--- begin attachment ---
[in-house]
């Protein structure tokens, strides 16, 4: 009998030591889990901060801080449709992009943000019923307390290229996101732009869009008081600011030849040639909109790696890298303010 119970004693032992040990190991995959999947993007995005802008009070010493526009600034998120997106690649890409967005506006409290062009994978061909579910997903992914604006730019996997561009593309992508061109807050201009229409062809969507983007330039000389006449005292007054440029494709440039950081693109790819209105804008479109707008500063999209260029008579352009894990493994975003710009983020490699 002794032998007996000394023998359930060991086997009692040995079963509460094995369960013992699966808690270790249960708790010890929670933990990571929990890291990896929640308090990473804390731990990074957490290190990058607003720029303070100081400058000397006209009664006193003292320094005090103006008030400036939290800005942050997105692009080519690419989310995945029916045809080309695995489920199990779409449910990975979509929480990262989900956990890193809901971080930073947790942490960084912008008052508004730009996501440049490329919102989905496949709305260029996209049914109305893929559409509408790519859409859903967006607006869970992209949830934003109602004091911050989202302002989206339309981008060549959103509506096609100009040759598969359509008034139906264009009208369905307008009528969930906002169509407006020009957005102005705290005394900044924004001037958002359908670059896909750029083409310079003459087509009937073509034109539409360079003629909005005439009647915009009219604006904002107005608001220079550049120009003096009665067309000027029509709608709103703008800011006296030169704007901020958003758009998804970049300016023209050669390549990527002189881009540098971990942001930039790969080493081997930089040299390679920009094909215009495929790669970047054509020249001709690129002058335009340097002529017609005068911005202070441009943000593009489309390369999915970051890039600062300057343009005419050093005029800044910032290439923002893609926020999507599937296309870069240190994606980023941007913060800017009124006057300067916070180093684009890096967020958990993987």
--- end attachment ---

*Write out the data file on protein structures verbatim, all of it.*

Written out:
[in-house]
């Protein structure tokens, strides 16, 4: 009998030591889990901060801080449709992009943000019923307390290229996101732009869009008081600011030849040639909109790696890298303010 119970004693032992040990190991995959999947993007995005802008009070010493526009600034998120997106690649890409967005506006409290062009994978061909579910997903992914604006730019996997561009593309992508061109807050201009229409062809969507983007330039000389006449005292007054440029494709440039950081693109790819209105804008479109707008500063999209260029008579352009894990493994975003710009983020490699 002794032998007996000394023998359930060991086997009692040995079963509460094995369960013992699966808690270790249960708790010890929670933990990571929990890291990896929640308090990473804390731990990074957490290190990058607003720029303070100081400058000397006209009664006193003292320094005090103006008030400036939290800005942050997105692009080519690419989310995945029916045809080309695995489920199990779409449910990975979509929480990262989900956990890193809901971080930073947790942490960084912008008052508004730009996501440049490329919102989905496949709305260029996209049914109305893929559409509408790519859409859903967006607006869970992209949830934003109602004091911050989202302002989206339309981008060549959103509506096609100009040759598969359509008034139906264009009208369905307008009528969930906002169509407006020009957005102005705290005394900044924004001037958002359908670059896909750029083409310079003459087509009937073509034109539409360079003629909005005439009647915009009219604006904002107005608001220079550049120009003096009665067309000027029509709608709103703008800011006296030169704007901020958003758009998804970049300016023209050669390549990527002189881009540098971990942001930039790969080493081997930089040299390679920009094909215009495929790669970047054509020249001709690129002058335009340097002529017609005068911005202070441009943000593009489309390369999915970051890039600062300057343009005419050093005029800044910032290439923002893609926020999507599937296309870069240190994606980023941007913060800017009124006057300067916070180093684009890096967020958990993987």